Twitter executive responsible for content safety resigns after Elon Musk criticism
A top Twitter executive responsible for safety and content moderation has left the company, her departure coming soon after owner Elon Musk publicly complained about the platform's handling of posts about transgender topics.
The departure pointed to a fresh wave of turmoil among key officials at Twitter since Musk took over last year.
Ella Irwin, Twitter's head of trust and safety, confirmed her resignation in a pair of tweets late Friday. She did not say in the message why she was leaving, but her departure came shortly after Musk criticized Twitter's handling of tweets about a conservative media company's documentary that questions transgender medical treatment for children and teens.
Musk was responding to complaints by Jeremy Boreing, co-CEO of the media company, the Daily Wire. Boreing said in tweets and retweets of conservative commentators Thursday that Twitter was suppressing the movie by flagging posts about it as hate speech and keeping the movie off lists of trending topics.
Boreing tweeted that Twitter canceled a deal to premiere "What is a Woman?" for free on the platform "because of two instances of 'misgendering.'" Twitter rules prohibit intentionally referring to transgender individuals with the wrong gender or name.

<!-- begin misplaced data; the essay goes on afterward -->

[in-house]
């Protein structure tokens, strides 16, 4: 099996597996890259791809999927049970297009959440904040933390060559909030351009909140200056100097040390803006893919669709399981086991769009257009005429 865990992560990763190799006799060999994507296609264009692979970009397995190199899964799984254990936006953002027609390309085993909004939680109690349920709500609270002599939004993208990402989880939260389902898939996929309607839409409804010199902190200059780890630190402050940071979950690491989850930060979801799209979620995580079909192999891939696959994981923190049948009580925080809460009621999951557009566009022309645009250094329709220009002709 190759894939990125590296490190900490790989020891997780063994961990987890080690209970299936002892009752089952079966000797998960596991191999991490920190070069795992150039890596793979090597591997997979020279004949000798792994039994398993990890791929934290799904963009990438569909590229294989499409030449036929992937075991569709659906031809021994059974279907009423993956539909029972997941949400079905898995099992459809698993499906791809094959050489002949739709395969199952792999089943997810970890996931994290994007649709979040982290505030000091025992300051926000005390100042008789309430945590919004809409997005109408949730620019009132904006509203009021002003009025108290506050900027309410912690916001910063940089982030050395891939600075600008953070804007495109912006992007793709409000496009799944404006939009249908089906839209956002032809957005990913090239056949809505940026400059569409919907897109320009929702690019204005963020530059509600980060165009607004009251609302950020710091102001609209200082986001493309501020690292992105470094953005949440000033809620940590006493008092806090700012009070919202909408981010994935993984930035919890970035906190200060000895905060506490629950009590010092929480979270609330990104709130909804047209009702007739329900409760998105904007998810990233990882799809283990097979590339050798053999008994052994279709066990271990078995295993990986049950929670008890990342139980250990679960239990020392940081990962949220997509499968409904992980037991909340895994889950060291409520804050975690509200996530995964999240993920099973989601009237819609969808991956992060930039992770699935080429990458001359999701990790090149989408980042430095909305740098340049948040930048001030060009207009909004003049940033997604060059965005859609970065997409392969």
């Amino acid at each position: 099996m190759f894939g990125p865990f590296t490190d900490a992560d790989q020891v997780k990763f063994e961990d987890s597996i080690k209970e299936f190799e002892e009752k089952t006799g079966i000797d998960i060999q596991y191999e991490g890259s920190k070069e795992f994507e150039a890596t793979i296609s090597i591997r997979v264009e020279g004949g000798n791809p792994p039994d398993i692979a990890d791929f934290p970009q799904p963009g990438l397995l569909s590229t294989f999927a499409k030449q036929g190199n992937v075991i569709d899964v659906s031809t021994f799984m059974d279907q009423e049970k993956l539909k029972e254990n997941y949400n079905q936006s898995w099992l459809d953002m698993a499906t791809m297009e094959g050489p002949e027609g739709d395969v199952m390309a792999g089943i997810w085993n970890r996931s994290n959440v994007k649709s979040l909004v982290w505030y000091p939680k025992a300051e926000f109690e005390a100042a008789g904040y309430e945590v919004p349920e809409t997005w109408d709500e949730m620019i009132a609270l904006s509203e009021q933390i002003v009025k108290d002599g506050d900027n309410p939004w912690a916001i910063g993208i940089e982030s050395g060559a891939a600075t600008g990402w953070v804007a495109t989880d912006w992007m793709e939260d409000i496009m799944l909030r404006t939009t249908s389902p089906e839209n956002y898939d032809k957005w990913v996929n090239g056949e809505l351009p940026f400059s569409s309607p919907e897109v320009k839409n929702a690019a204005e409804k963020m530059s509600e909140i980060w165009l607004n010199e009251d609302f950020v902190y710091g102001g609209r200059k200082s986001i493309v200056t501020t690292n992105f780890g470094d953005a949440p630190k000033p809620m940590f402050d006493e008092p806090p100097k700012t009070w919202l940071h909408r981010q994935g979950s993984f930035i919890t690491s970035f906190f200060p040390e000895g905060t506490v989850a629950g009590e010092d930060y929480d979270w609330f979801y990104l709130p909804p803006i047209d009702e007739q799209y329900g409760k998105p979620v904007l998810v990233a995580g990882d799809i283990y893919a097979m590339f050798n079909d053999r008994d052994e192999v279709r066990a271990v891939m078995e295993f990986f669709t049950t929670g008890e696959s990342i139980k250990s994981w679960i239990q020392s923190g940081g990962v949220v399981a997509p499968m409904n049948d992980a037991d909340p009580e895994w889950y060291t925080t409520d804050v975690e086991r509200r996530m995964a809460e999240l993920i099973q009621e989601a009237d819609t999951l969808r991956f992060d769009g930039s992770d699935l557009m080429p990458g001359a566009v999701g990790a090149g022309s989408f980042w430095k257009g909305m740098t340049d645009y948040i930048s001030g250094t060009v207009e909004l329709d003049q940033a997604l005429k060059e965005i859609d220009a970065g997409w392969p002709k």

"This was a mistake by many people at Twitter. It is definitely allowed," Musk tweeted back. "Whether or not you agree with using someone's preferred pronouns, not doing so is at most rude and certainly breaks no laws."
Irwin tweeted Friday that "one or two people noticed" she left the company the day before, and she noted speculation about whether she was fired or quit. She teased that she would post 24 tweets to explain her departure.
Then she posted that she was just kidding about the long narrative.
"In all seriousness, I did resign but this has been a once in a lifetime experience and I'm so thankful to have worked with this amazing team of passionate, creative and hardworking people. Will be cheering you all and Twitter as you go!"
Next to Musk, Irwin had been the most prominent voice of the company's ever-changing content policies in recent months.
Twitter has struggled to bring back advertisers turned off by Musk's drastic changes and loosening of rules against hate speech since he bought Twitter for $44 billion in October. Twitter also has an incoming CEO, Linda Yaccarino, known for decades of media and advertising industry experience, but she hasn't started yet.
Irwin and Twitter didn't respond to requests from The Associated Press for comment.
Twitter has been in turmoil including mass layoffs and voluntary departures since the billionaire Tesla owner bought the San Francisco company and took it private. The company's head of trust and safety left shortly after the takeover, and turnover in the top ranks has continued.
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